What parents need to know
Parents Need to Know
Parents need to know that this Battlestar Galactica isn't an unrealistic, space-set soap opera. Despite the show's sci-fi premise, the characters react in very human ways to the constant pressure of being on the run and fighting for the survival of the species. With little to lose, people live, love, and fight as if every day is their last -- and since it often is, the emotions can be very honest and very raw. Because of the adult themes and the frequency of both violence (including torture) and drinking (a couple of characters appear to be alcoholics), this series falls into the "older kid" sci-fi camp.
What's the story?
BATTLESTAR GALACTICA starts with the notion that an offshoot of humanity has developed its own culture on the far side of the galaxy. Their technological accomplishments prove to be their undoing when the Cylons, a line of self-aware robots, decide that people are inherently flawed and should be eradicated for the good of the universe. The series begins with a deadly sneak-attack that almost accomplishes this, and the remaining humans flee their home world in anything that can fly. Other than the basic concept and several characters' names, this thought-provoking drama has little in common with the campy sci-fi series from the 1970s that shares its title. The original was light on realism and made the survivors' fight for survival seem like a party in space; the remake is more believable, showcasing the survivors' efforts to maintain their composure while running short of food, water, fuel, and hope.
Is it any good?
The strength of this series is the way its characters each choose to react to this untenable situation. Commander Adama (Edward James Olmos) gives his crew a reason to fight by setting off in search of a planet long considered a myth -- Earth. Some choose to believe in this quest, while others decide the only way to survive is to put themselves first.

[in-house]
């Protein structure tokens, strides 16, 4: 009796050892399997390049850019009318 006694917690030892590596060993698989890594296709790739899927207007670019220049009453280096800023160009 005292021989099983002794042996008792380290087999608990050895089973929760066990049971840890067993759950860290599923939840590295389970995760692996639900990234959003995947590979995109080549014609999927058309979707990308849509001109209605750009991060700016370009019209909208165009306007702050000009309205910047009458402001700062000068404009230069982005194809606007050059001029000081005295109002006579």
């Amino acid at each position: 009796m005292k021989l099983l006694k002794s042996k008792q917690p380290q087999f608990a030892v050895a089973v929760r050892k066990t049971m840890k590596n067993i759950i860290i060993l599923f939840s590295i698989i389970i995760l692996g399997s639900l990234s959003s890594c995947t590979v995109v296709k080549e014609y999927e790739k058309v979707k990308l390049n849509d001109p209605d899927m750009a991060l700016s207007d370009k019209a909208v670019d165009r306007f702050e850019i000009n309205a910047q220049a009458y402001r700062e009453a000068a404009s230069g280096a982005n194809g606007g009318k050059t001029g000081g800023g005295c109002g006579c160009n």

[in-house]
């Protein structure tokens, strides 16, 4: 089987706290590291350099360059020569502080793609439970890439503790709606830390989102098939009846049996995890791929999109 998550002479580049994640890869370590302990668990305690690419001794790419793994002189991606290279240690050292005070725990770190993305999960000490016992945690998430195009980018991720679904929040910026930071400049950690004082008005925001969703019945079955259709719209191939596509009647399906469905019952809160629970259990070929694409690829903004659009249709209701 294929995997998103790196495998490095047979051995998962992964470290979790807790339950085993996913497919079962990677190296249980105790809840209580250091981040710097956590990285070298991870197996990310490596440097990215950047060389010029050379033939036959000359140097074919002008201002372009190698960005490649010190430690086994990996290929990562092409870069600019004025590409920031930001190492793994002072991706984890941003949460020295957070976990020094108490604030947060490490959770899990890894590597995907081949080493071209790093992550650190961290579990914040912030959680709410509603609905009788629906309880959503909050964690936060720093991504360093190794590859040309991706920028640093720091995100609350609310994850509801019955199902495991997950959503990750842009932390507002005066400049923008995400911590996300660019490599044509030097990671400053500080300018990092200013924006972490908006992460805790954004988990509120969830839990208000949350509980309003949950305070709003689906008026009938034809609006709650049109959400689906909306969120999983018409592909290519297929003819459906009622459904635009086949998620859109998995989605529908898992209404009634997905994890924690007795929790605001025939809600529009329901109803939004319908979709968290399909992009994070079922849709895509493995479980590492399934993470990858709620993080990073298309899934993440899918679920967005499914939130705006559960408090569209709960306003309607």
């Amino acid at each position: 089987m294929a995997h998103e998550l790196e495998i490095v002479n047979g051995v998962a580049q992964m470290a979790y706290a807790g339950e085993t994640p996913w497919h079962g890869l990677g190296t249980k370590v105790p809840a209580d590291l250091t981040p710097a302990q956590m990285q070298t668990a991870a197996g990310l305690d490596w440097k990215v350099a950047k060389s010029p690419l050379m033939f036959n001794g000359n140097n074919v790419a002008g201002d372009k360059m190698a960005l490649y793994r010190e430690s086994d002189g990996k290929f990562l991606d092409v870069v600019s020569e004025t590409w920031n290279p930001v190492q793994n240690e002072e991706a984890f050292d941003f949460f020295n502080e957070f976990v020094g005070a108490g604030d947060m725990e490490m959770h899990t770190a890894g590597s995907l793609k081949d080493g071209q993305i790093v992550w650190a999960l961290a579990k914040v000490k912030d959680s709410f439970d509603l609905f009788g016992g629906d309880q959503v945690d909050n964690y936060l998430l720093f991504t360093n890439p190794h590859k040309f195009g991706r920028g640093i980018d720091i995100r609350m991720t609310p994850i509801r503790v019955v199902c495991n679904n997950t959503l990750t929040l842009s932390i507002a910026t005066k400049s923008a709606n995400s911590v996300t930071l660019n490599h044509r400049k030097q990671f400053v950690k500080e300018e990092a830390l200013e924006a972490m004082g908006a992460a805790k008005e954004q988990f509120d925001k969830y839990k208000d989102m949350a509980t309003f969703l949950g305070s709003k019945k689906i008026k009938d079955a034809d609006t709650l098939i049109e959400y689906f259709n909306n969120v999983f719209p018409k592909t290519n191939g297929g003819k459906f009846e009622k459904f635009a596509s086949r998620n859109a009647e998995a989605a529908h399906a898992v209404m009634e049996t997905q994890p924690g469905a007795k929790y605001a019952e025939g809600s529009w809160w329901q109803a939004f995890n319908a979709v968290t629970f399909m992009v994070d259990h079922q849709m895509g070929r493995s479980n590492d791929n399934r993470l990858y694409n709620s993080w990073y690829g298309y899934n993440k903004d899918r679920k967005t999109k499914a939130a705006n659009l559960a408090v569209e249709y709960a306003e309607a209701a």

One critical difference from the original show is that some of the Cylons are now identical to people. Boomer, a supporting male character on the first show, has been recast as a female Cylon sleeper agent (played by Grace Park), and her struggles to comprehend the fact that her human tendencies are little more than programming make for one of the series' most compelling storylines. Indeed, her confusion lies at the heart of Battlestar Galactica, as the viewers and the cast attempt to define what it means to be human.
Families can talk about...
Families can talk about how they would react if they lost everything and had to start over, like on Battlestar Galactica. Some people would find the strength to protect their people, but others might turn inward and focus only on protecting their own interests. Though it's hard to know how anyone might act in a life-or-death situation, it can be interesting to speculate. What would your teens take with them if they had five minutes (or less) to leave the house? What would you do if the slate was wiped clean?